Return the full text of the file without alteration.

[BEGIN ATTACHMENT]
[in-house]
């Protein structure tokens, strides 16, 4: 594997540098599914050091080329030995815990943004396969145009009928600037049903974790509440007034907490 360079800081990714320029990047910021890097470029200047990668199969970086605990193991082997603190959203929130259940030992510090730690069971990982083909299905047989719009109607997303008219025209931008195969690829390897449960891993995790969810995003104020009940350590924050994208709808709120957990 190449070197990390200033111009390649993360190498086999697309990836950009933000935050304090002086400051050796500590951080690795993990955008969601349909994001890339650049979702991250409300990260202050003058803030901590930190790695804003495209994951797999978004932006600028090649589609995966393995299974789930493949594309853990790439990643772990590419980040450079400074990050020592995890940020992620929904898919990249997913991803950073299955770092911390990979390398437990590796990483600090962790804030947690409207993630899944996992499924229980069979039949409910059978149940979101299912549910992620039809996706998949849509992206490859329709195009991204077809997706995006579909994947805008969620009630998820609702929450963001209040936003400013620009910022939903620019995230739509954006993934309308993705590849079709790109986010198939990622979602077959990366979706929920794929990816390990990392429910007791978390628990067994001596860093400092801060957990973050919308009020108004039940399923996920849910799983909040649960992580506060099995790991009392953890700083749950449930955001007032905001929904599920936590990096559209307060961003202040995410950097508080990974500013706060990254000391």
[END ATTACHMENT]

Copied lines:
[in-house]
């Protein structure tokens, strides 16, 4: 594997540098599914050091080329030995815990943004396969145009009928600037049903974790509440007034907490 360079800081990714320029990047910021890097470029200047990668199969970086605990193991082997603190959203929130259940030992510090730690069971990982083909299905047989719009109607997303008219025209931008195969690829390897449960891993995790969810995003104020009940350590924050994208709808709120957990 190449070197990390200033111009390649993360190498086999697309990836950009933000935050304090002086400051050796500590951080690795993990955008969601349909994001890339650049979702991250409300990260202050003058803030901590930190790695804003495209994951797999978004932006600028090649589609995966393995299974789930493949594309853990790439990643772990590419980040450079400074990050020592995890940020992620929904898919990249997913991803950073299955770092911390990979390398437990590796990483600090962790804030947690409207993630899944996992499924229980069979039949409910059978149940979101299912549910992620039809996706998949849509992206490859329709195009991204077809997706995006579909994947805008969620009630998820609702929450963001209040936003400013620009910022939903620019995230739509954006993934309308993705590849079709790109986010198939990622979602077959990366979706929920794929990816390990990392429910007791978390628990067994001596860093400092801060957990973050919308009020108004039940399923996920849910799983909040649960992580506060099995790991009392953890700083749950449930955001007032905001929904599920936590990096559209307060961003202040995410950097508080990974500013706060990254000391």